Virtualization Technology News and Information
@VMware Quickly Patching Products Exposed to #ShellShock Bash Vulnerabilities
Remember Heartbleed?  It caused vendors to scramble and issue out of band patches in order to remedy those vulnerabilities that popped up earlier this year.  Fast forward, and now we're talking Shellshock, a Bash vulnerability which has forced vendors to once again scramble to issue new out of band patches.

ShellShock is reportedly worse than Heartbleed.  According to FireEye, "it affects servers that help manage huge volumes of Internet traffic. Conservatively, the impact is anywhere from 20 to 50% of global servers supporting web pages."

FireEye continued, "This bug allows arbitrary remote code execution on a remote webserver, something that is extremely serious. Why? It allow the attacker to leverage the website in further strategic web compromises, such as watering hole attacks, against website visitors. This is precisely how many targeted attacks occur, with an exceptionally high degree of success."

VMware virtualization products are among the list of those affected by ShellShock, and the virtualization giant has been quickly patching and plugging away at holes found in 38 virtual appliance products as well as its ESX hypervisor technology.

According to a VMware security advisory, the company is in the middle of developing patches for these virtual appliance products, all of which run on Linux and are shipped with an affected version of Bash.  Affected appliances include things such as: vCenter Server Appliance, Horizon DaaS platform, Horizon Workspace, NSX for vSphere, vCenter Operations Manager, vCenter Site Recovery Manager, vCloud Automation Center and more.

VMware has also released a patch for two of its ESX hypervisors affected by the Bash shell vulnerability: ESX 4.0 and 4.1.  However, the company stated that its ESXi hypervisor is not vulnerable and doesn't need a patch, as it uses a different kind of shell, Ash (through BusyBox).  The company's Windows-based products, including all versions of vCenter Server running on Windows, are also unaffected.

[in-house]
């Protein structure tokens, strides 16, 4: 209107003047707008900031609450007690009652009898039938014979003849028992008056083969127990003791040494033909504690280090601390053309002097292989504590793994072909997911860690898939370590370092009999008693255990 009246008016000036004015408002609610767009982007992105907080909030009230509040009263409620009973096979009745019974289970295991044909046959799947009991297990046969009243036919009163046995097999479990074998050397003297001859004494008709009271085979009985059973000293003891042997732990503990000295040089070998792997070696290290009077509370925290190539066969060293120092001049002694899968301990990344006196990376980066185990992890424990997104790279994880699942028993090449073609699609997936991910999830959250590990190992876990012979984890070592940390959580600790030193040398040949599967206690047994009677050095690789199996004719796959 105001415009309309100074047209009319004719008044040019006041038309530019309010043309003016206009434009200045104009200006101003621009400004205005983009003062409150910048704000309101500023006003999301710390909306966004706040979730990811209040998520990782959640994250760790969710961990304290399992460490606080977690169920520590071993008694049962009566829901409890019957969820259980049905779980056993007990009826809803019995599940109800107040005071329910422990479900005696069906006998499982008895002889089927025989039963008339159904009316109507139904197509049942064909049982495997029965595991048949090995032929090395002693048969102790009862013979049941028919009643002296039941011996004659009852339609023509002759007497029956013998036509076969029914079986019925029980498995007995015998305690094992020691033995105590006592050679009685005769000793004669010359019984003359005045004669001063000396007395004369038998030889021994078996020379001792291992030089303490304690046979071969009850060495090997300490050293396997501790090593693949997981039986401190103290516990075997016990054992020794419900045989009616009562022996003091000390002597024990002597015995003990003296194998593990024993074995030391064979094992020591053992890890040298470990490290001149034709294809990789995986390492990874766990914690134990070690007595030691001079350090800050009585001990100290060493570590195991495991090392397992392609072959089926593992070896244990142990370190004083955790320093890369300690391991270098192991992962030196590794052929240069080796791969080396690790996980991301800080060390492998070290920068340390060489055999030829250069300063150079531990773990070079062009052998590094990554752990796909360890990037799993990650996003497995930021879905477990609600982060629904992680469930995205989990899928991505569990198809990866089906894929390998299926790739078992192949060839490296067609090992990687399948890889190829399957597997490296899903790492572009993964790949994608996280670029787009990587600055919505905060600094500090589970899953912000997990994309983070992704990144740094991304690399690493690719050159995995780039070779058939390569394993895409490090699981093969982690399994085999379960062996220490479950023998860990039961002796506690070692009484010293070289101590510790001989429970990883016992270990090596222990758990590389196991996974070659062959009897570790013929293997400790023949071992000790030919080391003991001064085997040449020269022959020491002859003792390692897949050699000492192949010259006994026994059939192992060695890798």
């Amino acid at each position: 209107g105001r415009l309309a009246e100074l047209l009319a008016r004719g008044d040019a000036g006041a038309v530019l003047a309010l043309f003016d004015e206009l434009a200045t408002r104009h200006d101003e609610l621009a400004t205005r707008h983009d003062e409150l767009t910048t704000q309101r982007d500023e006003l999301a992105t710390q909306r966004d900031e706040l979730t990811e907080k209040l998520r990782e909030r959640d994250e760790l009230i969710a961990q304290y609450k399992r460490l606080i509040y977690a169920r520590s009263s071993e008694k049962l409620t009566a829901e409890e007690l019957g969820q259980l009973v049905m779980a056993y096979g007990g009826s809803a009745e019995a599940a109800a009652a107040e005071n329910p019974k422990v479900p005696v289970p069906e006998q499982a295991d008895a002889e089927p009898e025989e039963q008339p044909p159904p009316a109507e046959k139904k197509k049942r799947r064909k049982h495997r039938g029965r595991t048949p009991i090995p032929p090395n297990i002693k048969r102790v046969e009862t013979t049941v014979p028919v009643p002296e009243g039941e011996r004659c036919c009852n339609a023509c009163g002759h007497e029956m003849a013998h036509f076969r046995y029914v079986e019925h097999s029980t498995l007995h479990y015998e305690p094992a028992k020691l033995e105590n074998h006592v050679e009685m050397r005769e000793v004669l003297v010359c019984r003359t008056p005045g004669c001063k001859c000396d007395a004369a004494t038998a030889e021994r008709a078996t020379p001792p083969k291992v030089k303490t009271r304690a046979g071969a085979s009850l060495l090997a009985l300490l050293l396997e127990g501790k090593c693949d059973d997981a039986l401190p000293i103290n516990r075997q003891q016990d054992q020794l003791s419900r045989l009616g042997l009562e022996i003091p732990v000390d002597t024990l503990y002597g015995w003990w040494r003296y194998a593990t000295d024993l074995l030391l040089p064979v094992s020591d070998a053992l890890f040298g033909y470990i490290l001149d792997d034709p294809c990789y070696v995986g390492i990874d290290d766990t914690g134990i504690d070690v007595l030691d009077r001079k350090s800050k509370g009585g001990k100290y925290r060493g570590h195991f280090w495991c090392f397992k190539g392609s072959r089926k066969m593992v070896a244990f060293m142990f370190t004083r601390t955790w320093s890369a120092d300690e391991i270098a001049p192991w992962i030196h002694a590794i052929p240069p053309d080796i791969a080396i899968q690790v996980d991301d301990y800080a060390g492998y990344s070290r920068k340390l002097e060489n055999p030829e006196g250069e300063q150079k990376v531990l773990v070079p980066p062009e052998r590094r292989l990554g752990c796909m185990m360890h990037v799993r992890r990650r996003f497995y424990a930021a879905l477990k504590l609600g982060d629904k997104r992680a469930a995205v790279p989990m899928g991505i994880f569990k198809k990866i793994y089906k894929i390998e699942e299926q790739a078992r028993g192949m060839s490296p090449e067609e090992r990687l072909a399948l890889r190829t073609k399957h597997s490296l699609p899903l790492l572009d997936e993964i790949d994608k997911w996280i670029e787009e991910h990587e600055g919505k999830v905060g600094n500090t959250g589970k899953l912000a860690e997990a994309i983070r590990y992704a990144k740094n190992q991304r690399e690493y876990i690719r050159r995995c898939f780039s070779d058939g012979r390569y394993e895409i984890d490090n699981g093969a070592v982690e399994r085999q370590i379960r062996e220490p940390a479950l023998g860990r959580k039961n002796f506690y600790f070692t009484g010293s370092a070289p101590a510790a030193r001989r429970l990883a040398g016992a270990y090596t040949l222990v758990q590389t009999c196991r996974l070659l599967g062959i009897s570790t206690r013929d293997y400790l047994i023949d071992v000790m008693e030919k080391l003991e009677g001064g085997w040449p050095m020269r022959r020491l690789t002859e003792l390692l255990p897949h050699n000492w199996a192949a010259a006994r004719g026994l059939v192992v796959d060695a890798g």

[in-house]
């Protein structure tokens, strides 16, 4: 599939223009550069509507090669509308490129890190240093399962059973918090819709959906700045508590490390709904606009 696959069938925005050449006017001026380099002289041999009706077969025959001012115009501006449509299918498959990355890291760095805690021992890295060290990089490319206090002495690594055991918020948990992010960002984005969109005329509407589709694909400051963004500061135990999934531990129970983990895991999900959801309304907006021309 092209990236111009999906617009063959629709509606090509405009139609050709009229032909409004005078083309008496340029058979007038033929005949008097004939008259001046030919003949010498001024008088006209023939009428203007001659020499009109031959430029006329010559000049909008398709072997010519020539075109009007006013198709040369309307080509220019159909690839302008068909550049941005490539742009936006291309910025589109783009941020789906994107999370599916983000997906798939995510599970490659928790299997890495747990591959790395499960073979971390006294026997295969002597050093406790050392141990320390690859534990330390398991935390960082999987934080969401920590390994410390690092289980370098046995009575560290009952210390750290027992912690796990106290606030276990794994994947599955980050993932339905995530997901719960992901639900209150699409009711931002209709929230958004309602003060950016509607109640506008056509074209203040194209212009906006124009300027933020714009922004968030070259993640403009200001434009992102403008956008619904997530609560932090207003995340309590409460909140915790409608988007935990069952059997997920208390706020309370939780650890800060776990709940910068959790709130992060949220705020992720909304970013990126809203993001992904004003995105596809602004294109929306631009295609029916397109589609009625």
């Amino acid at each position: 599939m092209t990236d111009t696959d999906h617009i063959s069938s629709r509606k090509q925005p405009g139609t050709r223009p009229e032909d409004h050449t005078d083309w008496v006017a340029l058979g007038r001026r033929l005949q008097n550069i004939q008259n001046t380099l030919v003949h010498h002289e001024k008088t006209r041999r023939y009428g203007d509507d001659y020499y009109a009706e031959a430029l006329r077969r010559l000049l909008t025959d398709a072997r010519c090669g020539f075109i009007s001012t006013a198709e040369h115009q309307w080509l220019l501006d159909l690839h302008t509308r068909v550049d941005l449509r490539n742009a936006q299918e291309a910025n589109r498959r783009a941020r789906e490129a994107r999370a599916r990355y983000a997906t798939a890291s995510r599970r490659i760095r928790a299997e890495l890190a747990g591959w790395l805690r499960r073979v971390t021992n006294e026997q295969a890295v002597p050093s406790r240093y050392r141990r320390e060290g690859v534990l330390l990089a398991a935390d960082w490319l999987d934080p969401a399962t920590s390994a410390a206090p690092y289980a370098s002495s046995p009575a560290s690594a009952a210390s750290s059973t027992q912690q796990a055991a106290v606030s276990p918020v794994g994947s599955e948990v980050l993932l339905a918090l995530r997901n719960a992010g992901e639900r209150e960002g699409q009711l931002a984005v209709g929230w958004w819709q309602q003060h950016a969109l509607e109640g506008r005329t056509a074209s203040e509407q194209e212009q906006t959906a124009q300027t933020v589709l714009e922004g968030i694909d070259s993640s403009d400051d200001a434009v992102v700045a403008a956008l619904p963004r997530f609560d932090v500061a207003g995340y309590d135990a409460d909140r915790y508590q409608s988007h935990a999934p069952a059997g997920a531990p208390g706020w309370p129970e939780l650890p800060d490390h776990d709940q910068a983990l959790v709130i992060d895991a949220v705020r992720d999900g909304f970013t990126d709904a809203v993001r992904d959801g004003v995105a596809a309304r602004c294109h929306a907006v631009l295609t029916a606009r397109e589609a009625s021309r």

VMware issued the following warning:

"Products that run on Linux, Android, OSX or iOS (excluding virtual appliances) might use the Bash shell that is part of the operating system. If the operating system has a vulnerable version of Bash, the Bash security vulnerability might be exploited through the product. VMware recommends that customers contact their operating system vendor for a patch."

As a final note, VMware also encourages restricting access to appliances through firewall rules and other network layer controls to only trusted IP addresses. This measure, according to the company, will greatly reduce any risk to these appliances.

Published Thursday, October 02, 2014 6:51 AM by David Marshall
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